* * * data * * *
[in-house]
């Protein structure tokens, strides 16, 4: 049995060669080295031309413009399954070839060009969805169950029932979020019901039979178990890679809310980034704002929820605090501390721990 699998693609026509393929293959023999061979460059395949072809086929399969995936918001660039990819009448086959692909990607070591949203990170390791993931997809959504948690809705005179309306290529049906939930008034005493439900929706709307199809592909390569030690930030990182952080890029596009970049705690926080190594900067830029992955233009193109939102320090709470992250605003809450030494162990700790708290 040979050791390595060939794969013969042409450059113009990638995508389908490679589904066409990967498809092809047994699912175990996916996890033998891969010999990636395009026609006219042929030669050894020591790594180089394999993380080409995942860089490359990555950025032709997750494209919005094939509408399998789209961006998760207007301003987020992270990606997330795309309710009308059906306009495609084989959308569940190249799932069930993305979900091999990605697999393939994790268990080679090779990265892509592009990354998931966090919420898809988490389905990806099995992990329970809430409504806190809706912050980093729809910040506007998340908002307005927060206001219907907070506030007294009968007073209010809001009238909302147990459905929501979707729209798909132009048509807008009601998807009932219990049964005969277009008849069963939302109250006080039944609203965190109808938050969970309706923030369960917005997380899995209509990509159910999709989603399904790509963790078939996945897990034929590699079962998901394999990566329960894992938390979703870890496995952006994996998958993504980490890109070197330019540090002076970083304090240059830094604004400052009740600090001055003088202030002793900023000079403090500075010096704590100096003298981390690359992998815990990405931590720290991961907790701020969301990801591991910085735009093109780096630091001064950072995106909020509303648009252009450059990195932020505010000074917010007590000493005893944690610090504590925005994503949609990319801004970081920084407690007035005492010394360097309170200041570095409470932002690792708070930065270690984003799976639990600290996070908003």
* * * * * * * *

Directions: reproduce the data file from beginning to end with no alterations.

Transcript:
[in-house]
């Protein structure tokens, strides 16, 4: 049995060669080295031309413009399954070839060009969805169950029932979020019901039979178990890679809310980034704002929820605090501390721990 699998693609026509393929293959023999061979460059395949072809086929399969995936918001660039990819009448086959692909990607070591949203990170390791993931997809959504948690809705005179309306290529049906939930008034005493439900929706709307199809592909390569030690930030990182952080890029596009970049705690926080190594900067830029992955233009193109939102320090709470992250605003809450030494162990700790708290 040979050791390595060939794969013969042409450059113009990638995508389908490679589904066409990967498809092809047994699912175990996916996890033998891969010999990636395009026609006219042929030669050894020591790594180089394999993380080409995942860089490359990555950025032709997750494209919005094939509408399998789209961006998760207007301003987020992270990606997330795309309710009308059906306009495609084989959308569940190249799932069930993305979900091999990605697999393939994790268990080679090779990265892509592009990354998931966090919420898809988490389905990806099995992990329970809430409504806190809706912050980093729809910040506007998340908002307005927060206001219907907070506030007294009968007073209010809001009238909302147990459905929501979707729209798909132009048509807008009601998807009932219990049964005969277009008849069963939302109250006080039944609203965190109808938050969970309706923030369960917005997380899995209509990509159910999709989603399904790509963790078939996945897990034929590699079962998901394999990566329960894992938390979703870890496995952006994996998958993504980490890109070197330019540090002076970083304090240059830094604004400052009740600090001055003088202030002793900023000079403090500075010096704590100096003298981390690359992998815990990405931590720290991961907790701020969301990801591991910085735009093109780096630091001064950072995106909020509303648009252009450059990195932020505010000074917010007590000493005893944690610090504590925005994503949609990319801004970081920084407690007035005492010394360097309170200041570095409470932002690792708070930065270690984003799976639990600290996070908003």